'The Big Bang Theory' Season Finale: How That Shamy Shocker Came to Be
(L-R): Kunal Nayyar, Simon Helberg, Riki Lindhome, Jim Parsons, Johnny Galecki and Kaley Cuoco in "The Long Distance Dissonance," the Season 10 finale of The Big Bang Theory
[Spoiler Alert: Do not read ahead unless you've watched "The Long Distance Dissonance," the Season 10 finale episode of The Big Bang Theory.]
Did you see that coming?
While most of the Season 10 finale of CBS' The Big Bang Theory was about the return of Ramona Nowitzki (Riki Lindhome) and whether her intentions for Sheldon (Jim Parsons) were strictly professional or, like everyone else suspected, of a more romantic nature, the answer to that question prompted a big move from Dr. Cooper.
Yes, Sheldon proposed to his girlfriend, Amy (Mayim Bialik)!
To get more insight into how the writers came to this conclusion and how they executed it so beautifully, executive producer Steve Molaro talked to TV Insider about the big episode.
Safe to say there were some emotional reactions at the table read for the finale?
Steve Molaro: From the table read, I think we all got teary-eyed when we hit the end of it, and then when we shot it, even more so. Kaley couldn’t stop crying; it was the sweetest thing. Just that imagery. That door opened, and I can start tearing up right now thinking about it. I love it.
Sheldon proposing to Amy is a big step, and you have hit those big moments throughout the series, but what were the challenges of coming to this point and making sure you did it right?
It’s always stressful when we hit these major milestone moments in the series. I think, even this deep into the brunt of the show, the cast cares as much as ever, the writers care as much as ever. These moments can get a little tension-filled in the writers room because we all feel an obligation to get it right. I’m really happy with how it turned out. I love that he walks out of his office and just gets into a cab.
We talked about having music for it, and then we watched the whole sequence without music, and I thought it more compelling to just wonder, "What is he doing? Where is he going? What is this leading to?” Then the simplicity of her opening that door was so sweet and honest.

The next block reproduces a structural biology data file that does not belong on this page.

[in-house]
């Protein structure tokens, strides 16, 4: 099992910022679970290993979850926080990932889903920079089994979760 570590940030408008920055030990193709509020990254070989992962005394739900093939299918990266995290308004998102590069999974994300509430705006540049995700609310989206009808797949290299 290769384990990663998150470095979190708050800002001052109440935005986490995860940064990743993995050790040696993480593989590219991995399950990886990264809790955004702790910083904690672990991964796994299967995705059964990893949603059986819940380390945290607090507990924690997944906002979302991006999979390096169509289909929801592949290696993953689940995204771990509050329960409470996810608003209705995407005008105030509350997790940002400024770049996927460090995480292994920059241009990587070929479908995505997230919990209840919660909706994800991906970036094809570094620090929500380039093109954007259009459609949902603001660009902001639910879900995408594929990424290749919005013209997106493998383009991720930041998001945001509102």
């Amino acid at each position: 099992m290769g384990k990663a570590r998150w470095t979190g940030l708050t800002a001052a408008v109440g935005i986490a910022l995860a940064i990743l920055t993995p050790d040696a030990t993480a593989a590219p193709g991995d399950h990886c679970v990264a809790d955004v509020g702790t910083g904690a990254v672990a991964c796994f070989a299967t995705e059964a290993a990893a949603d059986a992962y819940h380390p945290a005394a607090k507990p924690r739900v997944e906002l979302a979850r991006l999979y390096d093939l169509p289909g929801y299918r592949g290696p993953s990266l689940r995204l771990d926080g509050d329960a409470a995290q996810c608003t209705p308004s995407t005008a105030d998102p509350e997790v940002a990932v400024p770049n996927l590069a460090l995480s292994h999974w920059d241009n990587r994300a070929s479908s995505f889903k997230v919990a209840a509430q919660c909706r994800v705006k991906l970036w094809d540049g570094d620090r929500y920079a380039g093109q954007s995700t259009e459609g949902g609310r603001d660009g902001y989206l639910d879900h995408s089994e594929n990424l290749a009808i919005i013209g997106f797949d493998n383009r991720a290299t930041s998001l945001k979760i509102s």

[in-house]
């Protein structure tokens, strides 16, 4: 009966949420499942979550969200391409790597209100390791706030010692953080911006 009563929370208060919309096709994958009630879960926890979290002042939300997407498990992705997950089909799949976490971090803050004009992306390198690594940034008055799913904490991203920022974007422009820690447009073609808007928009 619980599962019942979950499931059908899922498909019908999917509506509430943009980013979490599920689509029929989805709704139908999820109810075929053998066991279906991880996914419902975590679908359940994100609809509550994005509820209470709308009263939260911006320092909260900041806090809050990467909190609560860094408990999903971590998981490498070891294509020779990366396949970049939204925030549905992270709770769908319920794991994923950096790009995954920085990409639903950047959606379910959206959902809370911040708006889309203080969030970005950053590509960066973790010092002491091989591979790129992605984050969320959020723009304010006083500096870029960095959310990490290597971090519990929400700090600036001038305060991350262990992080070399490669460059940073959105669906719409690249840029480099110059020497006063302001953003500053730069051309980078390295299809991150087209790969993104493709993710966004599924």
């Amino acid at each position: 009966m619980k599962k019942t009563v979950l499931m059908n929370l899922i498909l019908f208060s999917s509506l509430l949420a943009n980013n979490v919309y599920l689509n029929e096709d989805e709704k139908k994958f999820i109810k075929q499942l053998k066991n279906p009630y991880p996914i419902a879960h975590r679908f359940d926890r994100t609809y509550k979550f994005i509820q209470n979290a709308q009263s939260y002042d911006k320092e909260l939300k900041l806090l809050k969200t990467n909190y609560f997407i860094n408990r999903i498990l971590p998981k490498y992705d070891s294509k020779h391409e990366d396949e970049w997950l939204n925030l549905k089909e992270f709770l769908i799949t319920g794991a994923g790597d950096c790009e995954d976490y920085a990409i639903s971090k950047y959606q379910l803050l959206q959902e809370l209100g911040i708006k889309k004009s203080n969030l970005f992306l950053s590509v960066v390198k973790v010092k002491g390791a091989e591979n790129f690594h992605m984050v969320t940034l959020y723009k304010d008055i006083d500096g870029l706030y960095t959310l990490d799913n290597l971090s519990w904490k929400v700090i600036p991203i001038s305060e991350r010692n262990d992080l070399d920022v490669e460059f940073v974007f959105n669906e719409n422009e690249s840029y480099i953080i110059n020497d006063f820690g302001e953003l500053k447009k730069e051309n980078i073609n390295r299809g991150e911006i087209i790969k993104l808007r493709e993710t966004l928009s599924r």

Was it always going to be SpongeBob or was there a lot of debate about what he’d even be watching?
I think that decision took one-and-a-half seconds, and it was SpongeBob. [laughs].
Was there ever talk that Sheldon might be tempted with Ramona? I wondered briefly if we were heading into Friends’ territory, where Ross sleeps with somebody else when Rachel asks to take a break.
We took great pains to make sure that Sheldon was sincerely oblivious and innocent, and I’d like to say, it was on purpose in that another innocent character, say, SpongeBob, was something he was attracted to on a plane. I’m not going to take credit for that, but while I’m thinking about it, I’m going, "Well, sure, of course he likes SpongeBob," whose entire character is based on innocence.
It was important to us that Sheldon just honestly consider her as a friend, so after that kiss, there’s a moment where you can see Jim sort of process, and I think he’s thinking, "Oh! Well, all right, everybody was right. Penny was right. This is not OK. What is my next move? Excuse me a moment." [laughs] He gets on a plane, so I don’t know if my heart could’ve handled Sheldon actually being tempted.
When the rest of the group is worried about Sheldon and what he might be doing with Ramona, it really instilled the fact that this is a family of friends, and I just love that you guys instill that so well throughout the series.
That’s really one of the core tenets of the show, is that these people are a family and not necessarily by blood—but as good as, at this point. They’re very protective of each other, but also like family, they will give each other a hard time and goof on each other and have fights, but when push comes to shove, they have each other’s back. I think it’s very comforting to watch, and I think it’s part of the charm of what’s gotten us this far.
The Big Bang Theory, Thursdays, 8/7c, CBS.